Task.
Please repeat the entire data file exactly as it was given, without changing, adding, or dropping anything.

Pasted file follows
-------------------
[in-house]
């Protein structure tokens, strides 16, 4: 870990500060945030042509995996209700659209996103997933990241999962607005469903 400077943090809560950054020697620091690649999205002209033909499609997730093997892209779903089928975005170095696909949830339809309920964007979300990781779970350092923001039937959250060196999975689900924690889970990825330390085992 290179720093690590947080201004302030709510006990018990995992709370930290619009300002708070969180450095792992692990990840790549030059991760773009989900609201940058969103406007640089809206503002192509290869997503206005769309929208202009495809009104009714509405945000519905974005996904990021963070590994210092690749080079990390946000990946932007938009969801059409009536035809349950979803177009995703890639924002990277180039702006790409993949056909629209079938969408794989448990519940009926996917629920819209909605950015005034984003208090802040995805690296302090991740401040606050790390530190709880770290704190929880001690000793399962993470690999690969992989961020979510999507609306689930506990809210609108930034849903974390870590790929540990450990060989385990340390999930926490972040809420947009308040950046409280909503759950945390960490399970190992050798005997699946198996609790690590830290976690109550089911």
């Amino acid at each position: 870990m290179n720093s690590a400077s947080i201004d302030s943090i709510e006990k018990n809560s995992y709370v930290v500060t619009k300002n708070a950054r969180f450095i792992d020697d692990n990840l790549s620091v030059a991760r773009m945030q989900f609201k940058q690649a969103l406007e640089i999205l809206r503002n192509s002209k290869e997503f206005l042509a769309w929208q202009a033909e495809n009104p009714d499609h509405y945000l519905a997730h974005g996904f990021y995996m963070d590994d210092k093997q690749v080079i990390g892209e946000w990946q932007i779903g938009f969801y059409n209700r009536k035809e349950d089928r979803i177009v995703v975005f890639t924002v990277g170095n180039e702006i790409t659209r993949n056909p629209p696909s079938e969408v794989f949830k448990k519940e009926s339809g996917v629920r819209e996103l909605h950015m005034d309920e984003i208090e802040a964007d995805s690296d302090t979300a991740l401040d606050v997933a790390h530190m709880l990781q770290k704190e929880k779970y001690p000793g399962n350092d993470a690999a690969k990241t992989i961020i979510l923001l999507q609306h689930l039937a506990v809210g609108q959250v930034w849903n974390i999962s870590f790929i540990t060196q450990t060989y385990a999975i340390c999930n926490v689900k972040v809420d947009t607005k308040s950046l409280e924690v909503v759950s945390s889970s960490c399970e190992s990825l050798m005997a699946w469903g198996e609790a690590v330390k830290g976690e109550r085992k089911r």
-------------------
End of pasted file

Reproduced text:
[in-house]
């Protein structure tokens, strides 16, 4: 870990500060945030042509995996209700659209996103997933990241999962607005469903 400077943090809560950054020697620091690649999205002209033909499609997730093997892209779903089928975005170095696909949830339809309920964007979300990781779970350092923001039937959250060196999975689900924690889970990825330390085992 290179720093690590947080201004302030709510006990018990995992709370930290619009300002708070969180450095792992692990990840790549030059991760773009989900609201940058969103406007640089809206503002192509290869997503206005769309929208202009495809009104009714509405945000519905974005996904990021963070590994210092690749080079990390946000990946932007938009969801059409009536035809349950979803177009995703890639924002990277180039702006790409993949056909629209079938969408794989448990519940009926996917629920819209909605950015005034984003208090802040995805690296302090991740401040606050790390530190709880770290704190929880001690000793399962993470690999690969992989961020979510999507609306689930506990809210609108930034849903974390870590790929540990450990060989385990340390999930926490972040809420947009308040950046409280909503759950945390960490399970190992050798005997699946198996609790690590830290976690109550089911």
């Amino acid at each position: 870990m290179n720093s690590a400077s947080i201004d302030s943090i709510e006990k018990n809560s995992y709370v930290v500060t619009k300002n708070a950054r969180f450095i792992d020697d692990n990840l790549s620091v030059a991760r773009m945030q989900f609201k940058q690649a969103l406007e640089i999205l809206r503002n192509s002209k290869e997503f206005l042509a769309w929208q202009a033909e495809n009104p009714d499609h509405y945000l519905a997730h974005g996904f990021y995996m963070d590994d210092k093997q690749v080079i990390g892209e946000w990946q932007i779903g938009f969801y059409n209700r009536k035809e349950d089928r979803i177009v995703v975005f890639t924002v990277g170095n180039e702006i790409t659209r993949n056909p629209p696909s079938e969408v794989f949830k448990k519940e009926s339809g996917v629920r819209e996103l909605h950015m005034d309920e984003i208090e802040a964007d995805s690296d302090t979300a991740l401040d606050v997933a790390h530190m709880l990781q770290k704190e929880k779970y001690p000793g399962n350092d993470a690999a690969k990241t992989i961020i979510l923001l999507q609306h689930l039937a506990v809210g609108q959250v930034w849903n974390i999962s870590f790929i540990t060196q450990t060989y385990a999975i340390c999930n926490v689900k972040v809420d947009t607005k308040s950046l409280e924690v909503v759950s945390s889970s960490c399970e190992s990825l050798m005997a699946w469903g198996e609790a690590v330390k830290g976690e109550r085992k089911r």